I ran the recent 2018 Mercedes Half Marathon in Birmingham. This was not my first time to do this, but I was extremely nervous about it. I knew this would not be a PR day. I had some perfectly good excuses: It was rainy. It was hot. I had some on-and-off pain in my hip. But the fact was: I had not prepared as much as I should have done. I simply had not put my feet on the ground enough in the weeks leading up to this race.
But I did it anyway.
And I ended up running a joyful race. There’s really no other way to describe it.
I decided early on–at about mile 3–to just run. To simply be in every moment. I’m pretty competitive, and I have a bad habit of sizing up the women running near me to try to see if they are in my age group (and therefore someone I need to pass). I’m not proud of this. But at this race, I didn’t do it.
“You do you,” I actually said out loud.
Once I let go of my expectations (and tamped down my competitive nature), I started noticing things that made me happy and grateful to just be there–moving forward at my own pace.
We passed by Kelly Ingram Park and I looked at the beautiful Four Spirits sculpture, and I acknowledged the precious souls of those four little girls. I ran by Glen Iris Elementary School, and I thought of the awesome young girls on the Girls on the Run team I coach twice a week. I had met them only the week before, but they already are “my girls.”
I was listening to a playlist made by two of my children, and the songs they picked out for me made me happy. From Kygo to Beyoncé to Fleetwood Mac. It was all good. My older daughter had given me two charms for my shoes–an Eiffel Tower and a Girls on the Run button–and I smiled as I put one fancy foot in front of the other.
Members of the Mountain Brook High School Track & Field team were staffing one of the water stops in Southside around mile 6, which is always more hilly than I remember. A few of the girls I know hugged me and shouted: “You’ve got this, Mrs. Swagler.” And I knew I did.
I thanked each Birmingham Police officer at every intersection. A special thank you to the officer who gave me a high five at the top of that small hill on Highland Avenue.
A spectator in Avondale gave me a string of green Mardi Gras beads, and I ran on happy to know enough to be dressed appropriately in a thin tank top in winter (and now with a fun accessory!). I took a moment to appreciate having some great shoes and even greater socks. (My Thorlos Experia socks were everything the salesperson said they would be. Funny how something so small and simple can make a really big difference.)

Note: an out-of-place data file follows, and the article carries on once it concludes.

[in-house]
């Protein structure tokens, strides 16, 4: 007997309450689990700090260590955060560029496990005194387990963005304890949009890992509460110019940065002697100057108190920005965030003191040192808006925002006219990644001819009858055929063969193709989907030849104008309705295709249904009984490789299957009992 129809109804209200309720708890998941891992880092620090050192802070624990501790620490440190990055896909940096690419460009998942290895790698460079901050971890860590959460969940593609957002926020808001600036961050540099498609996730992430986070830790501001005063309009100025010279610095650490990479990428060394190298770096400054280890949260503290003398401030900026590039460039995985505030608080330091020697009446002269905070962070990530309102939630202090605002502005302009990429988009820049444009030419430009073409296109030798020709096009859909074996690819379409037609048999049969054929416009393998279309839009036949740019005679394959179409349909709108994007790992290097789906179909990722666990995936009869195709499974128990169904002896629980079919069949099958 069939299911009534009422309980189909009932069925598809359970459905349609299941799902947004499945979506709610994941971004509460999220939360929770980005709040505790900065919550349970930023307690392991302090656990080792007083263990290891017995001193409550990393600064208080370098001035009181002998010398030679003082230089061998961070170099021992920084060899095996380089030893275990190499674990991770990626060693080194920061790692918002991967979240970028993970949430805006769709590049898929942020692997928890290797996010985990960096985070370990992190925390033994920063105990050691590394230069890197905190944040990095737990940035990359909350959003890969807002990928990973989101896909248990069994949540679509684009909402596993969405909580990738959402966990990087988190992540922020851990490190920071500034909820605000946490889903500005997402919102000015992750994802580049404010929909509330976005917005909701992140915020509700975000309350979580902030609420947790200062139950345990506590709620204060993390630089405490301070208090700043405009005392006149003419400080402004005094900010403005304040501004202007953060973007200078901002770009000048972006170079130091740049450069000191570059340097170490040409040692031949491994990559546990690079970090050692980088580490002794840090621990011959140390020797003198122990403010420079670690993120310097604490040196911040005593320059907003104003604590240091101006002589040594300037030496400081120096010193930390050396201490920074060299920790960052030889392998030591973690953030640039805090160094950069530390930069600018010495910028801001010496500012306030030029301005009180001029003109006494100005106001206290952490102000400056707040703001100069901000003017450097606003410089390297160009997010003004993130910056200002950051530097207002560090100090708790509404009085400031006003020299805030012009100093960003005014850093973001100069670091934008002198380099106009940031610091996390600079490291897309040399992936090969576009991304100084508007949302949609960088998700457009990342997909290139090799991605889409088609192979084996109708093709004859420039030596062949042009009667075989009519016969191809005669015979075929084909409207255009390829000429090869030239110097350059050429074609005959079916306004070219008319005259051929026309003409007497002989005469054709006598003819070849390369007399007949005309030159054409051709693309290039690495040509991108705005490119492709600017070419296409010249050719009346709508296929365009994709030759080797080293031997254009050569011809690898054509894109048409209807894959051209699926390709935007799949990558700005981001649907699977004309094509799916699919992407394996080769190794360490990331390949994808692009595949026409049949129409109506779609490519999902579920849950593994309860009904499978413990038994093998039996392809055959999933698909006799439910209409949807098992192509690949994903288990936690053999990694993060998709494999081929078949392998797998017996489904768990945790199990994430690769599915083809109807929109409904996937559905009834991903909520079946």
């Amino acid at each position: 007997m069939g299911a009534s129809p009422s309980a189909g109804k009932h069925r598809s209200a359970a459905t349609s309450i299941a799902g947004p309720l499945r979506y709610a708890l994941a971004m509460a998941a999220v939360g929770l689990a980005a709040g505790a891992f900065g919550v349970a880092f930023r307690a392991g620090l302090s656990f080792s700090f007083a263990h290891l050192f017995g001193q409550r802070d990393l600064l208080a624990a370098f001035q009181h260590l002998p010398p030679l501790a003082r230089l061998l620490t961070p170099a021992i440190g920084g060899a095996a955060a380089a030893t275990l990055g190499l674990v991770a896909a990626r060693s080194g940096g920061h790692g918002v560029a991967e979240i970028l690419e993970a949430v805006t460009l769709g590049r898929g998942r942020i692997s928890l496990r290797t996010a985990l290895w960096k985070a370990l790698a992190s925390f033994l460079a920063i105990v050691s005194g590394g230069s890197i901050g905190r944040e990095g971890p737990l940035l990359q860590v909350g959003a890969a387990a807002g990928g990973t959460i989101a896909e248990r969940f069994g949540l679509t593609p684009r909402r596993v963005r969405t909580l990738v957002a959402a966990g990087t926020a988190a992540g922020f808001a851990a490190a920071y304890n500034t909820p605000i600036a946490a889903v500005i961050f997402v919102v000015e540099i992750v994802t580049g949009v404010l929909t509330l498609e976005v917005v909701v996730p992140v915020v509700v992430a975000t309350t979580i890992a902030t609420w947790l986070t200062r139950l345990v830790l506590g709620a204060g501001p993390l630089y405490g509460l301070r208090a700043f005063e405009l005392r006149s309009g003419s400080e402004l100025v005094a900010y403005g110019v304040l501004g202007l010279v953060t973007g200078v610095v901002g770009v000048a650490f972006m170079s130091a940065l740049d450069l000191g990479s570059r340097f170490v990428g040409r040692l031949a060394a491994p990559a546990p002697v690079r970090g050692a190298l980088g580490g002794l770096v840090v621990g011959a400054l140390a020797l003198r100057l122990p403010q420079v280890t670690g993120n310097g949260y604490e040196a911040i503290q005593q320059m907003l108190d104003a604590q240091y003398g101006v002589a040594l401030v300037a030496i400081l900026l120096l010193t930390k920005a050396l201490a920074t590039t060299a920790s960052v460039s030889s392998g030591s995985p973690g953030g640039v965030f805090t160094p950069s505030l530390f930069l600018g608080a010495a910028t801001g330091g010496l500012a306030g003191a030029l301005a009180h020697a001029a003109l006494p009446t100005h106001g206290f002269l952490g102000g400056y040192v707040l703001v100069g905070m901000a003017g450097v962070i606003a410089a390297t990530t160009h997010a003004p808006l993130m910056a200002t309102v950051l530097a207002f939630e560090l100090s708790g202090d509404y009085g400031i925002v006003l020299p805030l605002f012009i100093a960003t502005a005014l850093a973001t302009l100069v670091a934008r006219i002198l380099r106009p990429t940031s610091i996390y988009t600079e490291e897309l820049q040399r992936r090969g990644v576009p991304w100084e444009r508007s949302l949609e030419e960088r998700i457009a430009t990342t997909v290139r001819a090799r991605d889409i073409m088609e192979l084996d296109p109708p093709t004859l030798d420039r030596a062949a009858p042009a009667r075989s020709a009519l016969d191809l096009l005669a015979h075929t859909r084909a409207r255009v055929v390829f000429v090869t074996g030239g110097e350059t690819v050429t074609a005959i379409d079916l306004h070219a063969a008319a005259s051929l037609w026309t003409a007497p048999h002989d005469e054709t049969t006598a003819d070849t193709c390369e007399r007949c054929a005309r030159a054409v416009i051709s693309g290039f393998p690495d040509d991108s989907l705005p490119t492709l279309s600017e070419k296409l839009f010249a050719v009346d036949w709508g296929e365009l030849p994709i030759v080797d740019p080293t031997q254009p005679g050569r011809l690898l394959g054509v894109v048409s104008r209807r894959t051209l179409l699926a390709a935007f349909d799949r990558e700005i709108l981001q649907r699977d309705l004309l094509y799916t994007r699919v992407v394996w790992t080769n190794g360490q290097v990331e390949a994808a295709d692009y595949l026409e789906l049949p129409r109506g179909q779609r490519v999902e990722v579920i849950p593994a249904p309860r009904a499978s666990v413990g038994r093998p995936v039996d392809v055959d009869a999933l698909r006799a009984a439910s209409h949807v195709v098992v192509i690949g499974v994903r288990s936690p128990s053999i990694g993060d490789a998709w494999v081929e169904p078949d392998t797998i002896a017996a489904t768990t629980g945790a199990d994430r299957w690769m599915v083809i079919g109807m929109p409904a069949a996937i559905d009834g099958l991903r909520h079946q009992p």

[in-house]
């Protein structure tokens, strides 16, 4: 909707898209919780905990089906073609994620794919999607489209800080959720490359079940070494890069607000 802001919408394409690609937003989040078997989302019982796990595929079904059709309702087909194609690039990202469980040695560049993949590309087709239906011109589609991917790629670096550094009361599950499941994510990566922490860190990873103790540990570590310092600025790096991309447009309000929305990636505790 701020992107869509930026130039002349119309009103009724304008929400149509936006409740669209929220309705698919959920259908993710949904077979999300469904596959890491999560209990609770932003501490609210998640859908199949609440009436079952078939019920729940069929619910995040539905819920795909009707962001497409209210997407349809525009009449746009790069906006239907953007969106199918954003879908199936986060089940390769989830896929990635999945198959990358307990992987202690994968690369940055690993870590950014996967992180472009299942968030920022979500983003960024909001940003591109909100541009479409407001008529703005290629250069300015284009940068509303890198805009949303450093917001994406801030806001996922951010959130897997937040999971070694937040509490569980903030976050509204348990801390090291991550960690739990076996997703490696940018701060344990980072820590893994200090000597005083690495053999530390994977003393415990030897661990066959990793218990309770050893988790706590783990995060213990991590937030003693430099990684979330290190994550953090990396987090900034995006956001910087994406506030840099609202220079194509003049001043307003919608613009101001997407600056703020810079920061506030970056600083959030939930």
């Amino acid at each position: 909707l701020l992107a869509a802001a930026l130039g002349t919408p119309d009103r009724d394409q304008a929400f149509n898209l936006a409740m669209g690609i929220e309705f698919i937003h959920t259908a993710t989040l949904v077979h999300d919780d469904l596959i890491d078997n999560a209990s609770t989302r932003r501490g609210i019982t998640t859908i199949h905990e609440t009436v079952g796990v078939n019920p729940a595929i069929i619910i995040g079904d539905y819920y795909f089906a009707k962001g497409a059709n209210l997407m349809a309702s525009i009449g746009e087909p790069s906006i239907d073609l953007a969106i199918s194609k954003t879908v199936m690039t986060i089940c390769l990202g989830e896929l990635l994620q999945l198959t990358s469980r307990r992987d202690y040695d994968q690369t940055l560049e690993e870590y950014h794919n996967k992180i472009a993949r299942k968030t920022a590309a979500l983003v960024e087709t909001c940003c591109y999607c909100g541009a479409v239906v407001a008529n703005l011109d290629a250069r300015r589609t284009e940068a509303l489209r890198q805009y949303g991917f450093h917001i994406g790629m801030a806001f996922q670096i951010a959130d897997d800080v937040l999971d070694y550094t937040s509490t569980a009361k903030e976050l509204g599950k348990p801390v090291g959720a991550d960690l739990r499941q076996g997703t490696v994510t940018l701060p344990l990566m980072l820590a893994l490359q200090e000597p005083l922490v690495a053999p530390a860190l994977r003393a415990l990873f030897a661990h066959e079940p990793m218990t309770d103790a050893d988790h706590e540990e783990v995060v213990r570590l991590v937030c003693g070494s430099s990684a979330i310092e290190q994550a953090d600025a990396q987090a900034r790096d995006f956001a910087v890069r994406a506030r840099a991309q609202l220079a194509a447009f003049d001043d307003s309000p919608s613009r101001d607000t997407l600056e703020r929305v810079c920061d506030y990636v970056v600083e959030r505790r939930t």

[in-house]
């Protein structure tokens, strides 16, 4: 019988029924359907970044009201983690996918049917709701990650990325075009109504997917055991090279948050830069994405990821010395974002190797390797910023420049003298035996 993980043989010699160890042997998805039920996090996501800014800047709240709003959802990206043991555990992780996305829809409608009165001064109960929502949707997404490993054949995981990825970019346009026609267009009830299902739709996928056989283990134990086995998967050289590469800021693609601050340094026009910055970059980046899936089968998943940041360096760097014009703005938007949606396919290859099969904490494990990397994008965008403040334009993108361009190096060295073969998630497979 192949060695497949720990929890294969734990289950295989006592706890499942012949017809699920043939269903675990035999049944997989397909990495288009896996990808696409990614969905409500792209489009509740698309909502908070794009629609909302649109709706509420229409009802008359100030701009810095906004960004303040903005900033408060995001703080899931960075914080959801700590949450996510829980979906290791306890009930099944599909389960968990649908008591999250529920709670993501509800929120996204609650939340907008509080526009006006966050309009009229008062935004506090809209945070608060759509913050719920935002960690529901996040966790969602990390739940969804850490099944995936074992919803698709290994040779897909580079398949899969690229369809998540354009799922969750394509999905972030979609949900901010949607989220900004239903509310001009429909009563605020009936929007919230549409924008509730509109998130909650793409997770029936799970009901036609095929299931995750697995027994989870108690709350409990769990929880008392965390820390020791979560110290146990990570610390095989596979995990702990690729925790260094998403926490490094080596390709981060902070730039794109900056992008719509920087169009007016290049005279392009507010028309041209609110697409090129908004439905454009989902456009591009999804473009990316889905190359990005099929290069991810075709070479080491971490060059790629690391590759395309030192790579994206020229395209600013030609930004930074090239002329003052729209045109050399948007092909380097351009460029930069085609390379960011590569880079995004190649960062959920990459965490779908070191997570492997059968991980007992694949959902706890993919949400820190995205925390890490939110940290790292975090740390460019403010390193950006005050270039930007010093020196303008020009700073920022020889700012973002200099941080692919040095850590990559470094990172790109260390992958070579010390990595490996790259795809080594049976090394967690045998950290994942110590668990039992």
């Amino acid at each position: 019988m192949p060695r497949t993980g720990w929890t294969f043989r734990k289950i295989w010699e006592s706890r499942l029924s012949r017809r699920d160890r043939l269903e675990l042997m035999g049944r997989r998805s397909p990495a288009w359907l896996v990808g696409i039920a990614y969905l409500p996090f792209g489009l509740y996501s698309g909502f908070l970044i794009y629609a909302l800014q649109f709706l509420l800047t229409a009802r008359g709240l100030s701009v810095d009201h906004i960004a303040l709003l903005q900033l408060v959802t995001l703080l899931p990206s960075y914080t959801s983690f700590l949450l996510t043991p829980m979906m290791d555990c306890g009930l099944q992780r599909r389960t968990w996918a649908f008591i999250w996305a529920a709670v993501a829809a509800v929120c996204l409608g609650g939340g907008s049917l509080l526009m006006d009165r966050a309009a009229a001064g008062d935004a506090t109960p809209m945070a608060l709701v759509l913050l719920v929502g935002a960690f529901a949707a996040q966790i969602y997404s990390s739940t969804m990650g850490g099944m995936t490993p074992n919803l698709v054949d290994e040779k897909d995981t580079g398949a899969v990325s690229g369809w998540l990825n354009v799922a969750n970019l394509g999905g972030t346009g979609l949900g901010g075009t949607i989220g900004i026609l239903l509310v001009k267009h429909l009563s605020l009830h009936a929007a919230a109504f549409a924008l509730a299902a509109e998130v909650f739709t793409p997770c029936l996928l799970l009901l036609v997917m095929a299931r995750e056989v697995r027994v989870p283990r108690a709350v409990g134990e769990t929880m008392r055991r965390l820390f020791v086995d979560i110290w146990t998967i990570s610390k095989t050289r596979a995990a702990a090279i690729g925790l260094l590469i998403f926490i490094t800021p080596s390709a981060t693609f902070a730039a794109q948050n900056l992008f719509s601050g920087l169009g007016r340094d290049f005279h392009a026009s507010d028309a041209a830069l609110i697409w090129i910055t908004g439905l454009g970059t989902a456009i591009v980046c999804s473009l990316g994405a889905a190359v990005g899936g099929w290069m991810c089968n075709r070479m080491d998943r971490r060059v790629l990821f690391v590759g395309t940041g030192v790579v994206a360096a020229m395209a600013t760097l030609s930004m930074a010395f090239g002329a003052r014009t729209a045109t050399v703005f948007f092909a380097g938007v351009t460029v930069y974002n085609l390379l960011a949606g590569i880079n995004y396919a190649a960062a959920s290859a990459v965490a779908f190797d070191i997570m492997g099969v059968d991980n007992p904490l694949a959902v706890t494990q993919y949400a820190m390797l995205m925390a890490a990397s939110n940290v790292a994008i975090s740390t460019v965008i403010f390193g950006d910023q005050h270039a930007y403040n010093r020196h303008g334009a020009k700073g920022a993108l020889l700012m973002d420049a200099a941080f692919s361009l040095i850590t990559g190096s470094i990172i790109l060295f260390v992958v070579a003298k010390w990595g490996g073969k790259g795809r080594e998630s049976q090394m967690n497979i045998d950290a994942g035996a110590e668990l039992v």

At mile 10 when Tiidrek Nurme, the winner of the full Marathon (and an Olympian!), passed me, I did not think about how quickly he had lapped me. Instead, I thrilled to see him so closely, moving so effortlessly and so fast.
At mile 11, the pickles and pickle juice were just what I wanted. At mile 12, that cold sip of beer was good, too.
Just before mile 13, my phone died and so did my music. But then I noticed a man running with a small (but really loud), portable speaker, and I ran alongside him for a block or so. He was pacing his wife who was running her first half marathon. He told me he and their kids already had gotten her a fancy display board for the really cool finisher’s medal she was about to earn.
When I finished, Rick Journey gave me a special shout-out, which I appreciated very much. I got my medal (it really is one of my favorites) and a finisher’s gift that remains a mystery to me. It looks like a towel, but it has a strange little zipper and some webbing and a clasp (see the gallery below). I have no idea what this thing is; if anyone else knows, please tell me.
As I walked toward the party (with barbecue and massages) in Boutwell Auditorium, I realized I had not looked at the clock as I crossed the finish line. My time didn’t matter. But the moments I spent running that race did matter very much. They added up to a truly joyful whole.
I had savored that race in a way I had never done before. In a way I didn’t even know was possible. I was tired, sure, but I also was immensely satisfied. It was similar to how I feel when I enjoy a perfectly delicious meal or when I read the last page of a wonderfully memorable book. It felt good and right. And it made me happy.